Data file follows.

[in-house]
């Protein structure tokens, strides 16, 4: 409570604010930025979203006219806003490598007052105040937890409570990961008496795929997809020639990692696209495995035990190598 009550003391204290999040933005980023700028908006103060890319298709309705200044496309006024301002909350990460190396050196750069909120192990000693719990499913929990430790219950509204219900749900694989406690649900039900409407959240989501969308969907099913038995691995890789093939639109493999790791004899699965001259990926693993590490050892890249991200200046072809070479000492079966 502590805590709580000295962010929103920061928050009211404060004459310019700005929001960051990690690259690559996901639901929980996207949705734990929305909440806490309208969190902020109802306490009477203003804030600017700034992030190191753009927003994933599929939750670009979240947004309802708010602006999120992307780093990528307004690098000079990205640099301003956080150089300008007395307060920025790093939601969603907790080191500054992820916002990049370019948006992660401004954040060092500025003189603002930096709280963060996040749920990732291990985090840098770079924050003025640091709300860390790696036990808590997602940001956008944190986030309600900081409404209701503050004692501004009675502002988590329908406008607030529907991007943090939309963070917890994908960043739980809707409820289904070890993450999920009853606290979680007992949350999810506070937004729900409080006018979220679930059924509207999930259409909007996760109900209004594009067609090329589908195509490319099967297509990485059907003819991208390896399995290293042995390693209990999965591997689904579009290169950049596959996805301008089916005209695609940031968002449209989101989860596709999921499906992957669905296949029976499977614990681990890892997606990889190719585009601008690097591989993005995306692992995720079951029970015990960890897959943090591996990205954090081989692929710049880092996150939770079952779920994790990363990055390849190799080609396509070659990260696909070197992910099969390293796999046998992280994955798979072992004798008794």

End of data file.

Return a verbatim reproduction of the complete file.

[in-house]
């Protein structure tokens, strides 16, 4: 409570604010930025979203006219806003490598007052105040937890409570990961008496795929997809020639990692696209495995035990190598 009550003391204290999040933005980023700028908006103060890319298709309705200044496309006024301002909350990460190396050196750069909120192990000693719990499913929990430790219950509204219900749900694989406690649900039900409407959240989501969308969907099913038995691995890789093939639109493999790791004899699965001259990926693993590490050892890249991200200046072809070479000492079966 502590805590709580000295962010929103920061928050009211404060004459310019700005929001960051990690690259690559996901639901929980996207949705734990929305909440806490309208969190902020109802306490009477203003804030600017700034992030190191753009927003994933599929939750670009979240947004309802708010602006999120992307780093990528307004690098000079990205640099301003956080150089300008007395307060920025790093939601969603907790080191500054992820916002990049370019948006992660401004954040060092500025003189603002930096709280963060996040749920990732291990985090840098770079924050003025640091709300860390790696036990808590997602940001956008944190986030309600900081409404209701503050004692501004009675502002988590329908406008607030529907991007943090939309963070917890994908960043739980809707409820289904070890993450999920009853606290979680007992949350999810506070937004729900409080006018979220679930059924509207999930259409909007996760109900209004594009067609090329589908195509490319099967297509990485059907003819991208390896399995290293042995390693209990999965591997689904579009290169950049596959996805301008089916005209695609940031968002449209989101989860596709999921499906992957669905296949029976499977614990681990890892997606990889190719585009601008690097591989993005995306692992995720079951029970015990960890897959943090591996990205954090081989692929710049880092996150939770079952779920994790990363990055390849190799080609396509070659990260696909070197992910099969390293796999046998992280994955798979072992004798008794």